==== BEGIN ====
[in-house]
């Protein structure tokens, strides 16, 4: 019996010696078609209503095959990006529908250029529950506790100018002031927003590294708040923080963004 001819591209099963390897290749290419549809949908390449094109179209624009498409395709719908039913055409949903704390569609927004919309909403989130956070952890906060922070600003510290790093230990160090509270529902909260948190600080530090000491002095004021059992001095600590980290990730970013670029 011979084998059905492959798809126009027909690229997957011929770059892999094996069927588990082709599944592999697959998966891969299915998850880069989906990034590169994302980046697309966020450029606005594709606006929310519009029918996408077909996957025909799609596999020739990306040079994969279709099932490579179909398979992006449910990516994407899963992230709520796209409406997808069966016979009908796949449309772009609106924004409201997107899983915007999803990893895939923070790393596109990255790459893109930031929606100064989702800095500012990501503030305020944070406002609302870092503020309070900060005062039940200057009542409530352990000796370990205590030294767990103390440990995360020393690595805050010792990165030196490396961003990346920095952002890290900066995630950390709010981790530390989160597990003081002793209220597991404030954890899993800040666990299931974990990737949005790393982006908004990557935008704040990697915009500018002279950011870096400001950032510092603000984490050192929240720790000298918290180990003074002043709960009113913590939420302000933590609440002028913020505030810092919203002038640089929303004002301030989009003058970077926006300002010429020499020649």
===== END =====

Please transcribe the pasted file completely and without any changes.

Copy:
[in-house]
């Protein structure tokens, strides 16, 4: 019996010696078609209503095959990006529908250029529950506790100018002031927003590294708040923080963004 001819591209099963390897290749290419549809949908390449094109179209624009498409395709719908039913055409949903704390569609927004919309909403989130956070952890906060922070600003510290790093230990160090509270529902909260948190600080530090000491002095004021059992001095600590980290990730970013670029 011979084998059905492959798809126009027909690229997957011929770059892999094996069927588990082709599944592999697959998966891969299915998850880069989906990034590169994302980046697309966020450029606005594709606006929310519009029918996408077909996957025909799609596999020739990306040079994969279709099932490579179909398979992006449910990516994407899963992230709520796209409406997808069966016979009908796949449309772009609106924004409201997107899983915007999803990893895939923070790393596109990255790459893109930031929606100064989702800095500012990501503030305020944070406002609302870092503020309070900060005062039940200057009542409530352990000796370990205590030294767990103390440990995360020393690595805050010792990165030196490396961003990346920095952002890290900066995630950390709010981790530390989160597990003081002793209220597991404030954890899993800040666990299931974990990737949005790393982006908004990557935008704040990697915009500018002279950011870096400001950032510092603000984490050192929240720790000298918290180990003074002043709960009113913590939420302000933590609440002028913020505030810092919203002038640089929303004002301030989009003058970077926006300002010429020499020649």